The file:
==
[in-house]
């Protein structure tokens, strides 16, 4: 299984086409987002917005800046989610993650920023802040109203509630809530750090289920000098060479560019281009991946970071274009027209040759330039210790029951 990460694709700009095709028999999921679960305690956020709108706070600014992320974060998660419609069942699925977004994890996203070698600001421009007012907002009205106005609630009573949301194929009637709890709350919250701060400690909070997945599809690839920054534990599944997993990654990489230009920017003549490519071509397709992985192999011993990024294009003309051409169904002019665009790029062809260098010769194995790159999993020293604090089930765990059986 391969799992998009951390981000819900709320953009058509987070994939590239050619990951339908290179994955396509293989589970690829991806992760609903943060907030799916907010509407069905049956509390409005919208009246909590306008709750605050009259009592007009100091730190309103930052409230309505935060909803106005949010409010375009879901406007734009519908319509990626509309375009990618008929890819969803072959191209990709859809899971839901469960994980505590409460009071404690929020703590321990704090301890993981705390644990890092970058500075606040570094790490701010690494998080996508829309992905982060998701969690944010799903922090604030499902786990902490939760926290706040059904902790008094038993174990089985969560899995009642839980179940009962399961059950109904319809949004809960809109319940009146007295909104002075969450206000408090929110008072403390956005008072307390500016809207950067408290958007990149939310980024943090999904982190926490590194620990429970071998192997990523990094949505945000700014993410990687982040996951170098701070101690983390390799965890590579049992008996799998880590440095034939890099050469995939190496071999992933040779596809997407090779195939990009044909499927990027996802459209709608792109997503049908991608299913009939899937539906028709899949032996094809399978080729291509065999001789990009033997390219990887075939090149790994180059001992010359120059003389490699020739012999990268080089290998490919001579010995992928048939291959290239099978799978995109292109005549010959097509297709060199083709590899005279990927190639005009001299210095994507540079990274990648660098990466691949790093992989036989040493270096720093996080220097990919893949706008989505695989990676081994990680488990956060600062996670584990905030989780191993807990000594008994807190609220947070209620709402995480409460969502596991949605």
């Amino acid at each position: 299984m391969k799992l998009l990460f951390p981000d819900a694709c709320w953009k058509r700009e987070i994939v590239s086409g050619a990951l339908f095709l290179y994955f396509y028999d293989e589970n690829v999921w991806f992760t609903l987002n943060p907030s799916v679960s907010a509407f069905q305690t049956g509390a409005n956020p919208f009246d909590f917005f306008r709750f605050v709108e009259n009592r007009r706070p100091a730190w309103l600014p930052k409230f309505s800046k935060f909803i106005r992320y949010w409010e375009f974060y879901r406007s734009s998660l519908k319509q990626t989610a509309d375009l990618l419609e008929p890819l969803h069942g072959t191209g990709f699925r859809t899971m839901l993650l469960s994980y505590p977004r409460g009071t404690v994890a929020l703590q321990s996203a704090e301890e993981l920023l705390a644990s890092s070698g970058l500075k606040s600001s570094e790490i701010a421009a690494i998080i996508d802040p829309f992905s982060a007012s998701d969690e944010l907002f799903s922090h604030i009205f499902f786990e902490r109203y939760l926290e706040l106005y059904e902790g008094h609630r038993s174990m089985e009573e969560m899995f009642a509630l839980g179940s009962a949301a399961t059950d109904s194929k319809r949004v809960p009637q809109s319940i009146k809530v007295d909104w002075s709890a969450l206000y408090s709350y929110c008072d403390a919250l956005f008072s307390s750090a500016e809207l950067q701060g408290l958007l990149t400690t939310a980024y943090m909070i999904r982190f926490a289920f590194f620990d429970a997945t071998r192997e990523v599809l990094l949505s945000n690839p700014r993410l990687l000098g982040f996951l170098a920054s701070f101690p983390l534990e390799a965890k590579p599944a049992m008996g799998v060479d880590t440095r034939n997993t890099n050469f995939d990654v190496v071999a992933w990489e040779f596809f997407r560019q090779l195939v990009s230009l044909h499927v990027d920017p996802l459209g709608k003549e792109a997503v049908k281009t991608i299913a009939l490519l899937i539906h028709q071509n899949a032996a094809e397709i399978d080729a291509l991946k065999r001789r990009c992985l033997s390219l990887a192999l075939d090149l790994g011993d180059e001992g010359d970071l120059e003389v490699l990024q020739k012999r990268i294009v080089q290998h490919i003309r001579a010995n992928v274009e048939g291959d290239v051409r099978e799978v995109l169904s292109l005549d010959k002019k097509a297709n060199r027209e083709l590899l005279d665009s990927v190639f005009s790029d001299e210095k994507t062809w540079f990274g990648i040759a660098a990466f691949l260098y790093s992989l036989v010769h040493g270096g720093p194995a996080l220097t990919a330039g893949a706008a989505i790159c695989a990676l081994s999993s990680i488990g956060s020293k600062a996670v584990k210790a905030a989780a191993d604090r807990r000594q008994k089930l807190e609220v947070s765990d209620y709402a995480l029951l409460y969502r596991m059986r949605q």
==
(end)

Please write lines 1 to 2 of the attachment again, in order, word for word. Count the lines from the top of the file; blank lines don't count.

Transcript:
[in-house]
């Protein structure tokens, strides 16, 4: 299984086409987002917005800046989610993650920023802040109203509630809530750090289920000098060479560019281009991946970071274009027209040759330039210790029951 990460694709700009095709028999999921679960305690956020709108706070600014992320974060998660419609069942699925977004994890996203070698600001421009007012907002009205106005609630009573949301194929009637709890709350919250701060400690909070997945599809690839920054534990599944997993990654990489230009920017003549490519071509397709992985192999011993990024294009003309051409169904002019665009790029062809260098010769194995790159999993020293604090089930765990059986 391969799992998009951390981000819900709320953009058509987070994939590239050619990951339908290179994955396509293989589970690829991806992760609903943060907030799916907010509407069905049956509390409005919208009246909590306008709750605050009259009592007009100091730190309103930052409230309505935060909803106005949010409010375009879901406007734009519908319509990626509309375009990618008929890819969803072959191209990709859809899971839901469960994980505590409460009071404690929020703590321990704090301890993981705390644990890092970058500075606040570094790490701010690494998080996508829309992905982060998701969690944010799903922090604030499902786990902490939760926290706040059904902790008094038993174990089985969560899995009642839980179940009962399961059950109904319809949004809960809109319940009146007295909104002075969450206000408090929110008072403390956005008072307390500016809207950067408290958007990149939310980024943090999904982190926490590194620990429970071998192997990523990094949505945000700014993410990687982040996951170098701070101690983390390799965890590579049992008996799998880590440095034939890099050469995939190496071999992933040779596809997407090779195939990009044909499927990027996802459209709608792109997503049908991608299913009939899937539906028709899949032996094809399978080729291509065999001789990009033997390219990887075939090149790994180059001992010359120059003389490699020739012999990268080089290998490919001579010995992928048939291959290239099978799978995109292109005549010959097509297709060199083709590899005279990927190639005009001299210095994507540079990274990648660098990466691949790093992989036989040493270096720093996080220097990919893949706008989505695989990676081994990680488990956060600062996670584990905030989780191993807990000594008994807190609220947070209620709402995480409460969502596991949605």